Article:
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Swanson: What should Lakers’ response be? Run it back


LOS ANGELES — The sting of it stinks.

Getting swept smarts.

Ouch, you know? It hurts, to fall short of the goal, and short of an NBA Finals appearance when you’re so close – but not that close. Not with these Denver Nuggets having arrived and blocked the path forward.

So what’s the appropriate response for the Lakers after dropping a fourth consecutive game on Monday night at Arena, this one a 113-111 season-ender, which, like three of the others, came down to the final moments?

Run it back.

Don’t mess it up; don’t blow it up.

LeBron James, the superstar savant who closed his 20th season by scoring 40 points in 48 minutes, demurred when he was asked about how the Lakers might improve on this season’s output. Because, as he put it, “it’s not like we have a team filled with multi-year guys. I don’t know.”

But they have people who should be multi-year guys. At the trade deadline, they finally found pieces that fit snugly around James and Anthony Davis and who, with the benefit of a training camp and more time together and, yes, the experience of this playoff run, could conceivably narrow the deficit that stood between them and Denver this past week.

Quite possibly, James would love his buddy Kyrie Irving, who was in the building watching Monday, to be suiting up in the building next season? But would he consider retiring if Irving isn’t? He seemed to be hinting at that when he mentioned the possibility of hanging it up – or considering it, at least – in his postgame comments before spelling it out more succinctly for ESPN’s Dave McMenamin.

“You would walk away?”

“I got to think about it.”

That existential threat aside, hopefully the Lakers don’t think too hard about bringing in Irving and deconstructing a promising roster. We know how it went when the Lakers were top-heavy with Russell Westbrook’s maximum contract eating up so much salary cap space, they buckled last season and much of this one.

After the game Monday, Darvin Ham, the Lakers’ first-year coach, raved about the culture the Nuggets have developed: “They’ve done a phenomenal job, making that a tough place to play, well-balanced roster, very, very well-coached.”

So use them as a blueprint.

Denver didn’t import star power; it let a young talented young core grow together around Nikola Jokic and Jamal Murray.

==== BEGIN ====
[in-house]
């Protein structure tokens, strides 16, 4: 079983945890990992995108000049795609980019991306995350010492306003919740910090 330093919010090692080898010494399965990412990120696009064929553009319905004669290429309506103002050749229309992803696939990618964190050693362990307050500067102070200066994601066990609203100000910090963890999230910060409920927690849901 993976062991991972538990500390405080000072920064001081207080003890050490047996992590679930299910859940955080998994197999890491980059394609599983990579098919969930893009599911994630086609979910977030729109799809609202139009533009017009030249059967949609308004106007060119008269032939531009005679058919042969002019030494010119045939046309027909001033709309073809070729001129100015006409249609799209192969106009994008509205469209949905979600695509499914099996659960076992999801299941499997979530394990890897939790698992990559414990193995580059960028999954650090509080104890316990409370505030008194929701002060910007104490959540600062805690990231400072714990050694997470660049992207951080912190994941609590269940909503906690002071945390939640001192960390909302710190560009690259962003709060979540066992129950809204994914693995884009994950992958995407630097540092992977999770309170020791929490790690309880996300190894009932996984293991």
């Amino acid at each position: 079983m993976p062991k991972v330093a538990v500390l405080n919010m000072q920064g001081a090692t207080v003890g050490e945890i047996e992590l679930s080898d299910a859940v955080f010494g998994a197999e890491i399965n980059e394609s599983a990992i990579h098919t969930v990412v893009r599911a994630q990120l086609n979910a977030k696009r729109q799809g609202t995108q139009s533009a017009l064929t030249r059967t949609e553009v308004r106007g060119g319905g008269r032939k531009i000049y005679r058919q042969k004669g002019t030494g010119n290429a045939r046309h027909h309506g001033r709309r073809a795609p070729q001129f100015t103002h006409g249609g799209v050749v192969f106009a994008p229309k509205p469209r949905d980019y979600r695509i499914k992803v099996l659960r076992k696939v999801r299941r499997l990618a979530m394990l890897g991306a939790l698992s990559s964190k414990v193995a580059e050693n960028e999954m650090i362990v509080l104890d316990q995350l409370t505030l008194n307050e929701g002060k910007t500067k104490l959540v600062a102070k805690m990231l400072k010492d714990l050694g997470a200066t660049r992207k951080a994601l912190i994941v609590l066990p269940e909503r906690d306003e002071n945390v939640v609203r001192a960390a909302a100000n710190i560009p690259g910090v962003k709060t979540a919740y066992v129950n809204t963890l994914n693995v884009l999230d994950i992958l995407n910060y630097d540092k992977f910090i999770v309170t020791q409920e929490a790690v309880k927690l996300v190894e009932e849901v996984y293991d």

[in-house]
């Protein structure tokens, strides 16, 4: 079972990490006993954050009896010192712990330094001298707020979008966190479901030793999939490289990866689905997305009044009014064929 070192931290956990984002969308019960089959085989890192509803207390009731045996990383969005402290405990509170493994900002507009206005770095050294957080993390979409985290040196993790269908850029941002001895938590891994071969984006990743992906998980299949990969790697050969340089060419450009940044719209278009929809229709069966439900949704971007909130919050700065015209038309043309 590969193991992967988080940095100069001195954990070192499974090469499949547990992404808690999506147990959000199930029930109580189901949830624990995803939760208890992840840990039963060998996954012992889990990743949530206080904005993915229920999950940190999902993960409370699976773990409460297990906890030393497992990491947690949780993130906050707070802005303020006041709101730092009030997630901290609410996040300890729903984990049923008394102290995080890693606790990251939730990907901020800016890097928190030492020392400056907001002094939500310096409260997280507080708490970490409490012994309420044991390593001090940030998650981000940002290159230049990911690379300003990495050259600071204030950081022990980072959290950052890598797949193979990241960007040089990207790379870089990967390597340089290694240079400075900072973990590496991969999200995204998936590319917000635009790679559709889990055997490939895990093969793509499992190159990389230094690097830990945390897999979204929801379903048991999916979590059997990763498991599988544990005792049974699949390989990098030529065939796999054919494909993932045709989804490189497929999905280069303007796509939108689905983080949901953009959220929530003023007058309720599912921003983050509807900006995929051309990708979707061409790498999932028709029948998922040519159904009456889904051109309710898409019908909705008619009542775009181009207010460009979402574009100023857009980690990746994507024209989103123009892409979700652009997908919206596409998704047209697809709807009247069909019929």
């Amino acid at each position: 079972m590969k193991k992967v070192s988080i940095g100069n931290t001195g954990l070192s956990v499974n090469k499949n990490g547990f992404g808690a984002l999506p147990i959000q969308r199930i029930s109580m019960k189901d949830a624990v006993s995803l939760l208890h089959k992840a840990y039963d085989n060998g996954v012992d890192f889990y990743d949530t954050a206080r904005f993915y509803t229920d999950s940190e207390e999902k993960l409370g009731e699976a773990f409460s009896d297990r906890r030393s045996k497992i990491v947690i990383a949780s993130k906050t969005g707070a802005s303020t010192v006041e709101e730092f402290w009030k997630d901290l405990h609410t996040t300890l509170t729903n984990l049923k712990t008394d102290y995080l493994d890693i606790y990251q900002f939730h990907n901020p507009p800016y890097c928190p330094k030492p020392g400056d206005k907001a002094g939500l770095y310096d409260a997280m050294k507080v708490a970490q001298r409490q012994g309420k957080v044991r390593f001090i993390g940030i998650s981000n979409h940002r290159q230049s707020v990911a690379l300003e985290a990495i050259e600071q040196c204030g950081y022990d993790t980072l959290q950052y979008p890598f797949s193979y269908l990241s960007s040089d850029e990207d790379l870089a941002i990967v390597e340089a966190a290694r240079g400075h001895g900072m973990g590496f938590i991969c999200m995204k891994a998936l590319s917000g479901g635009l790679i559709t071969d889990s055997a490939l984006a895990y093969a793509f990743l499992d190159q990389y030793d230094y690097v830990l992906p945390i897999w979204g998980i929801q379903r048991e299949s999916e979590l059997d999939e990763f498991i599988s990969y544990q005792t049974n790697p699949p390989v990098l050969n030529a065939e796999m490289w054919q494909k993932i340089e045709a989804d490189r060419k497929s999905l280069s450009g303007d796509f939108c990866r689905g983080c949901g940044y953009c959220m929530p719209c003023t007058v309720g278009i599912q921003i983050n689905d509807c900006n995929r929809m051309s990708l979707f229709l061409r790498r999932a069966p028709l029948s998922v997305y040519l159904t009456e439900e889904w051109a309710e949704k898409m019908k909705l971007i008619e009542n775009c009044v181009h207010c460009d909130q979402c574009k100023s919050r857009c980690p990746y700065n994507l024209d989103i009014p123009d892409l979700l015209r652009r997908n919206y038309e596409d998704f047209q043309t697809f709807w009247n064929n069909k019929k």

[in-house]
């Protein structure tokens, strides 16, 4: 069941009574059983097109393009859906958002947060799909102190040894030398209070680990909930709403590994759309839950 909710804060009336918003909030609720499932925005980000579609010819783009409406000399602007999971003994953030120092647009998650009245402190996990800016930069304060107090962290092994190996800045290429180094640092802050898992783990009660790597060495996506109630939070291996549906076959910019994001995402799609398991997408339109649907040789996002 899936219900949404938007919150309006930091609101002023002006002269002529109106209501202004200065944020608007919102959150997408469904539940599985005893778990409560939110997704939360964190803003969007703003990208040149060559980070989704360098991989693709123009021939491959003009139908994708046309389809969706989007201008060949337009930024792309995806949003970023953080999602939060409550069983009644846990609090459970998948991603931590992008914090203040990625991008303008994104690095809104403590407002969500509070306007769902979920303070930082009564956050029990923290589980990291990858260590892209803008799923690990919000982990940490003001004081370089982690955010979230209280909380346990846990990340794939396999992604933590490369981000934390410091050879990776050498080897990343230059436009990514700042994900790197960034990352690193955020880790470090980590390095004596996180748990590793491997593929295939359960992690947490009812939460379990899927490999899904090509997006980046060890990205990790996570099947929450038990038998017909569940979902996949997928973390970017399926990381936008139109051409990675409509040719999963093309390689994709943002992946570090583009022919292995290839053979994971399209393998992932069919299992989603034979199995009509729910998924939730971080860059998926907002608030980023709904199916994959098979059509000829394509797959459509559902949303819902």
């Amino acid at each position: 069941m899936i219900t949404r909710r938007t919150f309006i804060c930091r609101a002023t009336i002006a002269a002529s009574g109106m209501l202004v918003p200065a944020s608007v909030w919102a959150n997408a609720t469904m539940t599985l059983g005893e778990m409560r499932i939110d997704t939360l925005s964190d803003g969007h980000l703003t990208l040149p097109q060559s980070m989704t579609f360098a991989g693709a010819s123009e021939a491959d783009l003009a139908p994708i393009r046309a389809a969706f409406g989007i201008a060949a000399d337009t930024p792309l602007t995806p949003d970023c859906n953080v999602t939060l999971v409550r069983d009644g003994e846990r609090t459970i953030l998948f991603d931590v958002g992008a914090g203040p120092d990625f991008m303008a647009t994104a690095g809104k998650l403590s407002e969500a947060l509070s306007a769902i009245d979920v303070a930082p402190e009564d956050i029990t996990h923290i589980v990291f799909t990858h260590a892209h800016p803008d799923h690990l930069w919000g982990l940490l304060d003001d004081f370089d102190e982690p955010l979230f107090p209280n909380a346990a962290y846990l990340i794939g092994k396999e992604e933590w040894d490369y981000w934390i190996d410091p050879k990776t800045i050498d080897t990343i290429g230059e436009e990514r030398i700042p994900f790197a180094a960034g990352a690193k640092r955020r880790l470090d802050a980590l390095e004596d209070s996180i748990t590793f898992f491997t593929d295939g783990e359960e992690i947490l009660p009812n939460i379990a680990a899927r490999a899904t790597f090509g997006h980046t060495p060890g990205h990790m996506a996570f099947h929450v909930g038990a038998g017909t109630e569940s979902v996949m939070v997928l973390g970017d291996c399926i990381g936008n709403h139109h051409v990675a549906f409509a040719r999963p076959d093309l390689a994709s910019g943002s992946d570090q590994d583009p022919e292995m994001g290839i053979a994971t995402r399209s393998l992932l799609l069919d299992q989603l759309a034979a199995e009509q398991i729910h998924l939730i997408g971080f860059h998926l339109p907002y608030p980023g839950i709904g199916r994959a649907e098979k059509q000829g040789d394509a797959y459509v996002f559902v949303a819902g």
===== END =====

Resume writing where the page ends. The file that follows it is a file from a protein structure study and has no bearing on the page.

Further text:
The Nuggets didn’t move away from Murray after he sustained a torn anterior cruciate ligament. And they didn’t trade Michael Porter Jr. when his early playoff appearances revealed some shortcomings in his game and some suitors started circling. They also didn’t change coaches when they fell short of the Finals again, and again, and again.

They stayed relatively static while player movement dominated. They stayed the course, and now they’re dominating.

“They’re not missing anything,” said Austin Reaves, the Lakers’ 24-year-old undrafted star, who will be a restricted free agent this summer after breaking out during his second NBA season.

The Lakers have sent signals that they intend to re-sign him and 25-year-old Rui Hachimura, another restricted free agent. Good. They should.

And they shouldn’t give up on D’Angelo Russell.

Yes, you and everyone you know are at their wits’ end with the 26-year-old don’t-call-me-a-point-guard after he followed some clutch production in Rounds 1 and 2 with a disastrous first conference finals.

He made you forget all about how good he looked in the backcourt with Reaves by going and averaging 6.3 points per game on 32.3% shooting, including 13.3% against Denver – hardly a performance that’s going to earn him the substantial payday he desired.

But the Lakers can’t afford to lose him because if they let him walk away for nothing, they won’t be able to sign someone of similar value in his place.

In March, Russell expressed a keen interest in extending his stay, because he recognized what this group could be capable of: “Man if we get one training camp under our belt with this group, the sky’s the limit.”

Ham echoed those thoughts Monday.

“There was a belief there that this thing could really work,” the Lakers’ first-year head coach said. “If we got some consistency in terms of people being in the lineup and guys trying to get everything they could on the fly.”

Without much practice time, without that training camp, just through shootaround and film sessions mostly, that group managed to climb all the way from 13th place in the Western Conference standings to, well, to the final four.

“We were definitely trending in the right direction,” Davis said.

So why not make it a new trend, this staying-the-course business? If you’re trending the right way, why not keep pulling that direction?

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